But you can protest without burning our flag, you can speak your mind without desecrating our national symbol and you can criticise the system without humiliating the people. The reality is you could have free political speech without having to set fire to a flag as an accompaniment.

On the other hand, the WA Attorney-General, Jim McGinty , said that advice from the WA Solicitor-General was that the Bill would be very likely to be found to be invalid for infringing the implied freedom of political communication. Two High Court judgments Lange and Levy may be relevant in the context of flag burning laws. Both were decided in The High Court agreed unanimously in Lange v Australian Broadcasting Corporation 47 t hat two questions must be asked when deciding whether a law infringes the implied freedom.

They are:. A law will only be unconstitutional if the answers to these questions are 'Yes' and 'No', respectively. Levy v Victoria 49 also considered the implied freedom. In this case, an animal rights activist wanted to enter a duck shooting area and retrieve and display dead and injured animals.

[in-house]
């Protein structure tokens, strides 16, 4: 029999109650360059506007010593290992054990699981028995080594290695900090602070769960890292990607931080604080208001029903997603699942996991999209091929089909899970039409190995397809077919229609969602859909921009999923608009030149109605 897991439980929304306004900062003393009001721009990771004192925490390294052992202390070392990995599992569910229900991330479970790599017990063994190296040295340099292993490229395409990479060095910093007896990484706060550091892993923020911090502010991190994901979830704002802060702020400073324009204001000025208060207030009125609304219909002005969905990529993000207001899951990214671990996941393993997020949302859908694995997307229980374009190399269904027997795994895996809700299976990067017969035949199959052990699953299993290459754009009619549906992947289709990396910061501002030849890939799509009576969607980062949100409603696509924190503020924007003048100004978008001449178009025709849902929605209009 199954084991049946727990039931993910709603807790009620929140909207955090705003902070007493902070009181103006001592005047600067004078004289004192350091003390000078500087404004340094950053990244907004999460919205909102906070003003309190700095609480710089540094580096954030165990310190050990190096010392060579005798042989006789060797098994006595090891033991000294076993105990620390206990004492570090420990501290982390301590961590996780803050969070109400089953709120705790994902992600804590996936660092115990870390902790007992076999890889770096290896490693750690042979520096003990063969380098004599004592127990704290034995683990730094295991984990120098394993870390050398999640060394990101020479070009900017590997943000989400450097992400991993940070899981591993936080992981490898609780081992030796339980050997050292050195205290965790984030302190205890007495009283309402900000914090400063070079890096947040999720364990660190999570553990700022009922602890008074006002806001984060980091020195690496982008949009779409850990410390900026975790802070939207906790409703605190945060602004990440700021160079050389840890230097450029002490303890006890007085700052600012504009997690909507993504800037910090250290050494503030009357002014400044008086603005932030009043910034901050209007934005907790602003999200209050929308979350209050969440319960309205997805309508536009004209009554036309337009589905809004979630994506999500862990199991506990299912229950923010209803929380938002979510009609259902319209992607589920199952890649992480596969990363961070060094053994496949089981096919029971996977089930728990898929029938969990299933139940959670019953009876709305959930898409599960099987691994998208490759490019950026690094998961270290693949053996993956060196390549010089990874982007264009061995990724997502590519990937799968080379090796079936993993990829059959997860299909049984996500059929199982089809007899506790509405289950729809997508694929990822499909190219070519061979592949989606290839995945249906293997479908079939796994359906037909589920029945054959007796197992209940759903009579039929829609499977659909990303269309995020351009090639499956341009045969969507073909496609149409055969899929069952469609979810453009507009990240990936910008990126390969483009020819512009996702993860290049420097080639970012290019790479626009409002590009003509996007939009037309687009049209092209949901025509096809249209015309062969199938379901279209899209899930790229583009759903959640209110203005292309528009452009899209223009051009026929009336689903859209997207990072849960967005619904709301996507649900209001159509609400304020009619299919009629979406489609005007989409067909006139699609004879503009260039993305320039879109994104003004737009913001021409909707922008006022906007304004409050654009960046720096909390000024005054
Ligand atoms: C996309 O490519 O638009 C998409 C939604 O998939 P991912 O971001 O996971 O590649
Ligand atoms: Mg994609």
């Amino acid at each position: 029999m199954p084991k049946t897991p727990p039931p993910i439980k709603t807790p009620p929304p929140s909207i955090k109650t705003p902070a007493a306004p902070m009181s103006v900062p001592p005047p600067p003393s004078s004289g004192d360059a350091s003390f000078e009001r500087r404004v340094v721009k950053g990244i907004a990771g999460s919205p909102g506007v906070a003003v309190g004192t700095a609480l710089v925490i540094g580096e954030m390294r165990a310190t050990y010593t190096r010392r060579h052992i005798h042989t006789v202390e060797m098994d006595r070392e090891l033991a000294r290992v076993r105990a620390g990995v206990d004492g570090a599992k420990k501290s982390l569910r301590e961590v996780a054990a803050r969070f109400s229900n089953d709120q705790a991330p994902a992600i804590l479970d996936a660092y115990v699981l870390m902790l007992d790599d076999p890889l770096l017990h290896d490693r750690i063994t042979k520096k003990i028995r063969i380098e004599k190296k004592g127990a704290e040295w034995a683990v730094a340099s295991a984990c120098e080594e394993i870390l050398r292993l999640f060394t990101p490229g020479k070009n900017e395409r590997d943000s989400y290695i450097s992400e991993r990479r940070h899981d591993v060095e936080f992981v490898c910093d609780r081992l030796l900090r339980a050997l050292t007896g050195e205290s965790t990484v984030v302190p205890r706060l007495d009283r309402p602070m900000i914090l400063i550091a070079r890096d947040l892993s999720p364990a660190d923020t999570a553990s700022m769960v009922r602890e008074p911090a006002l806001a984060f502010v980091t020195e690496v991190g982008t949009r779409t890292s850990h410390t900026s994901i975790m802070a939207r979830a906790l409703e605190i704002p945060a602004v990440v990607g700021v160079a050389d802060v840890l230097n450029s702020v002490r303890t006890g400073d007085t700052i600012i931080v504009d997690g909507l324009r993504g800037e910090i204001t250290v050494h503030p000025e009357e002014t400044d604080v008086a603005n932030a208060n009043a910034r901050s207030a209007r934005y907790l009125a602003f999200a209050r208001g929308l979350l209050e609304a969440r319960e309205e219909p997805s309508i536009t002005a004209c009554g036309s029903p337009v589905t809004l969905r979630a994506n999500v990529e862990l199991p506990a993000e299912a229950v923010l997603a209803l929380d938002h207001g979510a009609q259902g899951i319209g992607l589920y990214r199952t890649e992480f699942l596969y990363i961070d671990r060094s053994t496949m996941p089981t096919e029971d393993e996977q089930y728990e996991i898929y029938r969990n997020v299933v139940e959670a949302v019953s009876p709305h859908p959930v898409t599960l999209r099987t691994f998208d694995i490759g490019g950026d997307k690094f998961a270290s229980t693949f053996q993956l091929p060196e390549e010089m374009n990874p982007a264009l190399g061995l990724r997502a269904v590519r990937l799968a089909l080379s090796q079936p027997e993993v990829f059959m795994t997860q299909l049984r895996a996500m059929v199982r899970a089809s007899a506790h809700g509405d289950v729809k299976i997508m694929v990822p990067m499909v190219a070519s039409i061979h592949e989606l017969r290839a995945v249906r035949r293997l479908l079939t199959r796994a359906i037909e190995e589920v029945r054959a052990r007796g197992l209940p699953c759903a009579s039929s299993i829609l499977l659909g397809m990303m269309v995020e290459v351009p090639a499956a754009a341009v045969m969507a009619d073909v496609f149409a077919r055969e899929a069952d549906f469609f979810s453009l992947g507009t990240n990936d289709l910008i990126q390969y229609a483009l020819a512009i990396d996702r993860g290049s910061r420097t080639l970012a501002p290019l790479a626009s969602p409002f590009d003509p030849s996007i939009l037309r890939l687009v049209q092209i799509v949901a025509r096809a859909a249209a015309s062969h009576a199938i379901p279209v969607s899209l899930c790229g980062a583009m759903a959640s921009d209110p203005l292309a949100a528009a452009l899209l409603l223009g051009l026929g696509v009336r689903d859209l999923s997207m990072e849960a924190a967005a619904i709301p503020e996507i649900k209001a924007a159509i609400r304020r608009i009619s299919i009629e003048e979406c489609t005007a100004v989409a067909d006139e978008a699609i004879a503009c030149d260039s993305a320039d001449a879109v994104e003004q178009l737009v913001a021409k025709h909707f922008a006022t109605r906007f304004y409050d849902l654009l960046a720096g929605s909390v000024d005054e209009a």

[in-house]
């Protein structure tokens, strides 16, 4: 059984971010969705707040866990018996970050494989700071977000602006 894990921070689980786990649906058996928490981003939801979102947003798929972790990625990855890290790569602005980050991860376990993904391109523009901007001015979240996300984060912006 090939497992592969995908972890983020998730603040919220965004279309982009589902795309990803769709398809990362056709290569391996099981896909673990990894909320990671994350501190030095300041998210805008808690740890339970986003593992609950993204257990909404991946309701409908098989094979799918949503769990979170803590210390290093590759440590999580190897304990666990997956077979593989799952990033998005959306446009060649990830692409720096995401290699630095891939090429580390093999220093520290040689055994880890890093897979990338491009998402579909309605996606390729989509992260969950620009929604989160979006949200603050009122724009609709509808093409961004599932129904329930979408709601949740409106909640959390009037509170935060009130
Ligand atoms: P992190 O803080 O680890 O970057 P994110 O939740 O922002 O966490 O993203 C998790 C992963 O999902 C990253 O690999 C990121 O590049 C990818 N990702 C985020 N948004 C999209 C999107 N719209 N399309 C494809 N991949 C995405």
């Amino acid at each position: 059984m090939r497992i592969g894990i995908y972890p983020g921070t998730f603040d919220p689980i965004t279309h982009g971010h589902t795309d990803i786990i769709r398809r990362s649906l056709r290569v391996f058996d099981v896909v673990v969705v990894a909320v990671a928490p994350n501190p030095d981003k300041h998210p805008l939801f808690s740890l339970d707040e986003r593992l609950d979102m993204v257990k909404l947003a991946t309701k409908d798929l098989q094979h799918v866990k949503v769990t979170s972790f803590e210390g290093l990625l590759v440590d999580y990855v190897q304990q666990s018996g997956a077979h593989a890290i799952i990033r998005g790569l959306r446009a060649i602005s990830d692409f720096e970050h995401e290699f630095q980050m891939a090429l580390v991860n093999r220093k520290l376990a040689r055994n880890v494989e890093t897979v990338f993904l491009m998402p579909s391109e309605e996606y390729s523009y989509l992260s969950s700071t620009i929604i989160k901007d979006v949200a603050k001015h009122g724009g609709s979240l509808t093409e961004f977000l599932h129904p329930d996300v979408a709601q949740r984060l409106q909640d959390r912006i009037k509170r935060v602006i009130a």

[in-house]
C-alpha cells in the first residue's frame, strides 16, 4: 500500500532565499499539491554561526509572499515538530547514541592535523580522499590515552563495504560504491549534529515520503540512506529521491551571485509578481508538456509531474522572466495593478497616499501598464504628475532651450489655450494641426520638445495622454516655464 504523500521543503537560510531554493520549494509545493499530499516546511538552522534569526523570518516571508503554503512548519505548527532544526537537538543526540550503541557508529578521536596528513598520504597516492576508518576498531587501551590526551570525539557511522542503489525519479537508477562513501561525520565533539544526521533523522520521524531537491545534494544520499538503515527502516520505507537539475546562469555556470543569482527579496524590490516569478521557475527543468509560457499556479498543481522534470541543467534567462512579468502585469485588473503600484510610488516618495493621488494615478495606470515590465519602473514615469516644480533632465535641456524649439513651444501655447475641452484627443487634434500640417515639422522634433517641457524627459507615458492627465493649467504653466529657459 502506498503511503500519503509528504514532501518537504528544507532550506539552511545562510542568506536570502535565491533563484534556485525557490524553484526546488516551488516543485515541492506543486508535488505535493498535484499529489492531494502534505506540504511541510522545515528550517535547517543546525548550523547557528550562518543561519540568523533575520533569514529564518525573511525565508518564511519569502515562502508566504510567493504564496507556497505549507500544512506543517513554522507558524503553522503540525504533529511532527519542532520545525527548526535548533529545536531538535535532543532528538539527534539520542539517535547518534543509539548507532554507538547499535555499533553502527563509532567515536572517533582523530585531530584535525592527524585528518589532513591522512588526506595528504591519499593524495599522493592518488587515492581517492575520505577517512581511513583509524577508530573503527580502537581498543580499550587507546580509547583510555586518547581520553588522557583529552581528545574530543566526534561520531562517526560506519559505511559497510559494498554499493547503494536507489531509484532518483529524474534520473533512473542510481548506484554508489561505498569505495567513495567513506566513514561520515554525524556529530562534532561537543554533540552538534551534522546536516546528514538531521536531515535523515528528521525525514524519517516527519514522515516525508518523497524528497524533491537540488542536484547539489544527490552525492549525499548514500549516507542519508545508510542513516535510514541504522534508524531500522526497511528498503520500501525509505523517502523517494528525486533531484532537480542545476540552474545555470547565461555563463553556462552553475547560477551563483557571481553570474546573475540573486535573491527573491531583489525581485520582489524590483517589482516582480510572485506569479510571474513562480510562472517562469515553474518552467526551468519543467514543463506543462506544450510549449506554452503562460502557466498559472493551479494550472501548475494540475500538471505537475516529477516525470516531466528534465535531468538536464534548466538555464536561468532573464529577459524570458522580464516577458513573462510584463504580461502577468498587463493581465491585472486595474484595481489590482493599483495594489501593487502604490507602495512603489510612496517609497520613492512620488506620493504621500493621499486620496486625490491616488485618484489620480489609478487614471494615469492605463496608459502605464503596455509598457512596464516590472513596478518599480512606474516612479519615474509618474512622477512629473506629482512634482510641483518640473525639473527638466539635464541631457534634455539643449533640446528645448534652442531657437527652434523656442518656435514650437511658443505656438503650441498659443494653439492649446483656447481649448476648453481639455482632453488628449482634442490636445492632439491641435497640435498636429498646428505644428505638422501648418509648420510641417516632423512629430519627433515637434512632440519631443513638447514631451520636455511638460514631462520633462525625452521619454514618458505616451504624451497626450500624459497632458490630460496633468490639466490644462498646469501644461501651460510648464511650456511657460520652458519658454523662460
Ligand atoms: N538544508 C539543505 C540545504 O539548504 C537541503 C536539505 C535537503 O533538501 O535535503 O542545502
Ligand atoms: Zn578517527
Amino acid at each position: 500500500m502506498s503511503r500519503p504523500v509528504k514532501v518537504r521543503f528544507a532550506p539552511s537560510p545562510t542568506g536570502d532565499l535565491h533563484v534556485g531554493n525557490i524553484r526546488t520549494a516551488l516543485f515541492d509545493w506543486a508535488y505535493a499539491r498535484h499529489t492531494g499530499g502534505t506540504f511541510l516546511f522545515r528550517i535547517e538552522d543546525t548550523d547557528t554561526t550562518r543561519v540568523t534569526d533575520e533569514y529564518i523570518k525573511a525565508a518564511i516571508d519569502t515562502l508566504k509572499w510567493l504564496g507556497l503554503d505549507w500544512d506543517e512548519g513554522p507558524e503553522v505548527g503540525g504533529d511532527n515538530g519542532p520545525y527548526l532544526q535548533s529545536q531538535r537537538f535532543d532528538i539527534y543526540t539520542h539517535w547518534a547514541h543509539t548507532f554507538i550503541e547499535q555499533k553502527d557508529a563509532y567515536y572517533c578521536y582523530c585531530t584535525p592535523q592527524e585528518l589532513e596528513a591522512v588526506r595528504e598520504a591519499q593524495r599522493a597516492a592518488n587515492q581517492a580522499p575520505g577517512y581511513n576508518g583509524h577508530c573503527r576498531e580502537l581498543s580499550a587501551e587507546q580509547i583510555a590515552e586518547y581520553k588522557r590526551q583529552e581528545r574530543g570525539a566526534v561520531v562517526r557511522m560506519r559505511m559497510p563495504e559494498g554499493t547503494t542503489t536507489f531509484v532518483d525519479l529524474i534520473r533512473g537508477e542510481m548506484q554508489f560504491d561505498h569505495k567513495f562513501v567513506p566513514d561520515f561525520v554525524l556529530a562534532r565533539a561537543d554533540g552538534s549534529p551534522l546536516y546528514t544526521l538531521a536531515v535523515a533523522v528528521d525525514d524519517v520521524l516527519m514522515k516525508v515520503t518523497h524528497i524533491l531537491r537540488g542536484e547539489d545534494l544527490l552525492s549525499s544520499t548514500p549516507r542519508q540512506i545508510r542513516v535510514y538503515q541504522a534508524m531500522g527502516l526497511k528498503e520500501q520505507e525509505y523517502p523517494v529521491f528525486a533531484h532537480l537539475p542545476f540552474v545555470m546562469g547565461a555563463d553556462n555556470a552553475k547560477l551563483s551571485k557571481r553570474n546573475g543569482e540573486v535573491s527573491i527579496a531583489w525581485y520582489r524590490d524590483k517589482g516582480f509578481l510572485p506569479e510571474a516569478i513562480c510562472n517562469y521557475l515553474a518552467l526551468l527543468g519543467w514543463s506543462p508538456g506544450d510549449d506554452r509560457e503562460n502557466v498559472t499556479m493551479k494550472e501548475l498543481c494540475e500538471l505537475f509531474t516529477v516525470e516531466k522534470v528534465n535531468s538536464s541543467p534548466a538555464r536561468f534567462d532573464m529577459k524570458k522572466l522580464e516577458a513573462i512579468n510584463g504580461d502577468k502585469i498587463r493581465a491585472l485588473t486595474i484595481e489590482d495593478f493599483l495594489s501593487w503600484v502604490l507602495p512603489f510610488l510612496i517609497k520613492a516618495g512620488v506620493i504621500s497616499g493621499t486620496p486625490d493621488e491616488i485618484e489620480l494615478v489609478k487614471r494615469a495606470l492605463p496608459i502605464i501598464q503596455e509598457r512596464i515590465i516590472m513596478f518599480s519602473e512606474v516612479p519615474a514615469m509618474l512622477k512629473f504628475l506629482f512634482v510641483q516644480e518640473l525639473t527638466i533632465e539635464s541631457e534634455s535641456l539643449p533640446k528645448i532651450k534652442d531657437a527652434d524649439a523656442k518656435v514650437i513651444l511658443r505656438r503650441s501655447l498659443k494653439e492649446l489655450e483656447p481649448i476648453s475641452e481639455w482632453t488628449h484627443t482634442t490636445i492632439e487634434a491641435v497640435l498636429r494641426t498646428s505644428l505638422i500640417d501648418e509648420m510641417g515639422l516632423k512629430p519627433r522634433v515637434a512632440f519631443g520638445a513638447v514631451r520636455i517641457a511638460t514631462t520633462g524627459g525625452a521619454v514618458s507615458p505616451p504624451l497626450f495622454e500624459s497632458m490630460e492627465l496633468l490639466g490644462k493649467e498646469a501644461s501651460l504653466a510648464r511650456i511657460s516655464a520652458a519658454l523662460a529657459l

However, the Wildlife Hunting Season Regulations prohibited anyone who did not hold a game licence from entering a permitted hunting area. Levy asked the High Court for a declaration that one of the regulations regulation 5 was invalid because it infringed his constitutionally protected freedom of political communication. The Court held that regulation 5 was valid as a reasonable restriction in the interests of public safety because it was appropriate and adapted to one of its stated objectives to ensure a greater degree of safety of persons in hunting areas during the open season for duck in The Court re-stated its earlier position that the implied freedom is not an absolute one.